While on a quest to search for spiders and other sorts of bugs for my website, we came across this beauty. It was hiding amongst the grass, but was not to difficult to see because of the contrast of the red flowers versus the green grass. Would really appreciate an identification as we have no idea what plant it is.
Tag Archive: South African Flowers
The Red Hot Poker is native to Madagascar and Africa. It is also called Kniphofia, the Torch lily, and the Poker plant. It is a genus of plants in the family Xanthorrhoeaceae – subfamily Asphodeloideae. The plant grows to a height of 1-1.5m. The plants produce spikes of hanging, red-to-orange flowers which have flowering spikes of pale yellow, ivory, apricot, orange and red. All have long, sword-like basal leaves. It flowers from the bottom upward, and the bright orange flowers fade to yellowish green as they senesce, resulting in a two toned spike with orange flowers at the top and yellowish ones below.
Thanks to Firefly from The Port Elizabeth Daily Photo for permission to use this stunning picture.
The Orange Vygie or Lampranthus Aureus is a flower native to Southern Africa. The shiny orange flowers are borne singly or in clusters on short stalks, are 60 mm in diameter and appear from August. Yellow and purple forms also occur. Plants are all pollinated by insects at midday when flowers are fully open. In the past these plants were known as midday plants. They are also referred to as ‘municipal workers’ as the flowers open at 9 am and close at 5 pm.
This cactus is otherwise known as Echinopsis spachiana. This cactus has a number of common names (Easter lily cactus, golden torch, white torch cactus), but derives its scientific name from the Greek for the hedgehog and the sea-urchin, because of the species’ spiny exteriors that they are thought to resemble. Once the plant has reached 1 metre in height, it is ready to show off its beautiful, hairy-tubed flowers, which can sprawl to a diameter of 15cm. An outer ring of multiple and apparently independent stamens are united at their base to form a ring known as an annulus or hymen, which serves as a nectar guide for visiting moths. These flowers only have a lifespan of 24hrs.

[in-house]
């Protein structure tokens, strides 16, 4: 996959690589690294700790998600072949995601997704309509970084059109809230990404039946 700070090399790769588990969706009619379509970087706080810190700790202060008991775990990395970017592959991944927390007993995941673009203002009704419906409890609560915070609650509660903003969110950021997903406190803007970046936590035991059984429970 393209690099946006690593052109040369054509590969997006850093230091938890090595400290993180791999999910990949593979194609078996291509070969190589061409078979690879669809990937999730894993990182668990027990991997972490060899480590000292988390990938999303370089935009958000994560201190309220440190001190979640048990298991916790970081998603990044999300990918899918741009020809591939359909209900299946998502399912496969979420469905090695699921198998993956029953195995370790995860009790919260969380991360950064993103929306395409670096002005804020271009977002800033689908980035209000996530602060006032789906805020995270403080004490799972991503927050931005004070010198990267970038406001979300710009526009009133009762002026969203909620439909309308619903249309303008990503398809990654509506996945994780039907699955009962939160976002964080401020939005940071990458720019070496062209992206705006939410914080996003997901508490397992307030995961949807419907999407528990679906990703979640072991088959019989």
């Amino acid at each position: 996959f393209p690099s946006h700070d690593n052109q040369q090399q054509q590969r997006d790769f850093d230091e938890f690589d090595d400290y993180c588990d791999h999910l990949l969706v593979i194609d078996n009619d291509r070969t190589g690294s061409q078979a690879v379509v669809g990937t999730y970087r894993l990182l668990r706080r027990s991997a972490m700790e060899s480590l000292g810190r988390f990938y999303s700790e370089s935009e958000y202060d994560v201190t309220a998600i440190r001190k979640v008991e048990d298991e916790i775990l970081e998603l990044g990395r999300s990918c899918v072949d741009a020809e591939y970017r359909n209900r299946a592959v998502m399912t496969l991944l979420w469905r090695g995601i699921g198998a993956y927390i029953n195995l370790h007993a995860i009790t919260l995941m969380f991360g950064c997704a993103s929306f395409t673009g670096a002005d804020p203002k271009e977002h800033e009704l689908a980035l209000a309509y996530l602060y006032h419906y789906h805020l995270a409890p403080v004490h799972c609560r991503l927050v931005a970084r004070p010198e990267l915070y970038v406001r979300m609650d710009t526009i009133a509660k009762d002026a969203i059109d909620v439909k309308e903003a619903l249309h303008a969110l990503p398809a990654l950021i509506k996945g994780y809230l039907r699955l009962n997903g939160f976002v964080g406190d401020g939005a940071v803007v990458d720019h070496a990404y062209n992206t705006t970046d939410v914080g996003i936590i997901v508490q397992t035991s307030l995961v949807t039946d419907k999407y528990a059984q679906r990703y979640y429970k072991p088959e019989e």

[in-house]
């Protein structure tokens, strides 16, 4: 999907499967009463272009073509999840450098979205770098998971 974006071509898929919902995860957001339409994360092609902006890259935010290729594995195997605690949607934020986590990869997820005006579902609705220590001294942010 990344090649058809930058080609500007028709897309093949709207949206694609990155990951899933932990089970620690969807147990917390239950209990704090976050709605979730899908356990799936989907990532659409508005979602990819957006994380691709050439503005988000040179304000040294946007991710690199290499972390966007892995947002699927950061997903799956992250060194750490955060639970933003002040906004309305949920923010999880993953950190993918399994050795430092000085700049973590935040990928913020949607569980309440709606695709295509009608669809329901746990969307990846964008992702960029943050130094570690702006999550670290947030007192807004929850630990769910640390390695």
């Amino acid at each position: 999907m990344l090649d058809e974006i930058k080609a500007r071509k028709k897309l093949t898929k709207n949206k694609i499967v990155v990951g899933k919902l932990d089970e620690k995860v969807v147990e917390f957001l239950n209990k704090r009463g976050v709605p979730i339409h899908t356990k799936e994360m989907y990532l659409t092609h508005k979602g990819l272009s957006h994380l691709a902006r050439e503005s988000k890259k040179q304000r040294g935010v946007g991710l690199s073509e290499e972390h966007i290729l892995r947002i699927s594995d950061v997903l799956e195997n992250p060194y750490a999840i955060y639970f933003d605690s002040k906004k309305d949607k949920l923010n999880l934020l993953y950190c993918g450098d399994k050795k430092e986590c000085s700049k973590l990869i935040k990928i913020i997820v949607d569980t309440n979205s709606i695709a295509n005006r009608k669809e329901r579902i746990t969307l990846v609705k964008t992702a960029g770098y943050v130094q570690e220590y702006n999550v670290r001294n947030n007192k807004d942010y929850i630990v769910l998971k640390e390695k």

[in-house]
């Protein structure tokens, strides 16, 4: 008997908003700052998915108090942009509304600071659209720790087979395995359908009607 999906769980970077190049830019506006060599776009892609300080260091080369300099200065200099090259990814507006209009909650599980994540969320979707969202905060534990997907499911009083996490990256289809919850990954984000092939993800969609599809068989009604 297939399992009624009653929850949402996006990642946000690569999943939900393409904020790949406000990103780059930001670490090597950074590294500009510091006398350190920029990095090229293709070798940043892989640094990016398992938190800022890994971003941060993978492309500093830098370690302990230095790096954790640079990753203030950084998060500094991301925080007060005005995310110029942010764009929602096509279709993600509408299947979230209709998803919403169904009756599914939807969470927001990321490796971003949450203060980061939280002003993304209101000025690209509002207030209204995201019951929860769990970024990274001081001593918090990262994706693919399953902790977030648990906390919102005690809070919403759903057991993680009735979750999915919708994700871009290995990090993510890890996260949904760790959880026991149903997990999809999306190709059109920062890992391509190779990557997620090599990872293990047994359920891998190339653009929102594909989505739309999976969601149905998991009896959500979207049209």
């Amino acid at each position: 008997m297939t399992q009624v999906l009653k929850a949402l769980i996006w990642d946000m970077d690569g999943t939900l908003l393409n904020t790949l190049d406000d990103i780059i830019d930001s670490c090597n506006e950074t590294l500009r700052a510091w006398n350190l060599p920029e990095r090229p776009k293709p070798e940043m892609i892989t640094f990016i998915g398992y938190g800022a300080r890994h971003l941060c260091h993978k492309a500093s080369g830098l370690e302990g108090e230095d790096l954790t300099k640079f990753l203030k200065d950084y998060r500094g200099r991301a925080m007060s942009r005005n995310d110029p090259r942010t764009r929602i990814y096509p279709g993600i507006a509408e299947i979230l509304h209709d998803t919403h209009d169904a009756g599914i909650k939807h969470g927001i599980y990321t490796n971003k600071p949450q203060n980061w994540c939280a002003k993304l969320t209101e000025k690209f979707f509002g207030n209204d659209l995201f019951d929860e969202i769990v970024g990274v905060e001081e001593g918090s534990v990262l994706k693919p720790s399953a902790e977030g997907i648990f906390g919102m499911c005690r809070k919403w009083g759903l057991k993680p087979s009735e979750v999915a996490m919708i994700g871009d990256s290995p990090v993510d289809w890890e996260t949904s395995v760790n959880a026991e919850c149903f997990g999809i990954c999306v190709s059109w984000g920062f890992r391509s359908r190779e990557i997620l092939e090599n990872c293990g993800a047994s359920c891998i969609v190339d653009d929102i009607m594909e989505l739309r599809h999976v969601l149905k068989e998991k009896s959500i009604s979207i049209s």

Sometimes also called sugarbushes, the Protea was named by Carl Linnaeus after the Greek god Proteus, who could change his form at will, because proteas have such different forms. Proteas belong to the Proteaceae family. 92% of the species occur only in the Cape Floristic Region, a narrow belt of mountainous coastal land from Clanwilliam to Grahamstown. I belive this particular Protea is Protea eximia.
The Yellow Wood Sorrel’s technical name is Oxalis Corniculata. This native perennial plant is usually about 6″ tall, but sometimes reaches 1′ or a little more. There is a central stem that branches occasionally, creating a bushy effect on mature plants. It is often covered with scattered white hairs. The alternate trifoliate leaves have fairly long petioles, and are about ¾” across when fully open. Depending on environmental conditions, they are light green, green, or reddish green, and fold up at night. Occasionally, they fold up in response to intense sunlight during midday. A nice closeup taken by Kira.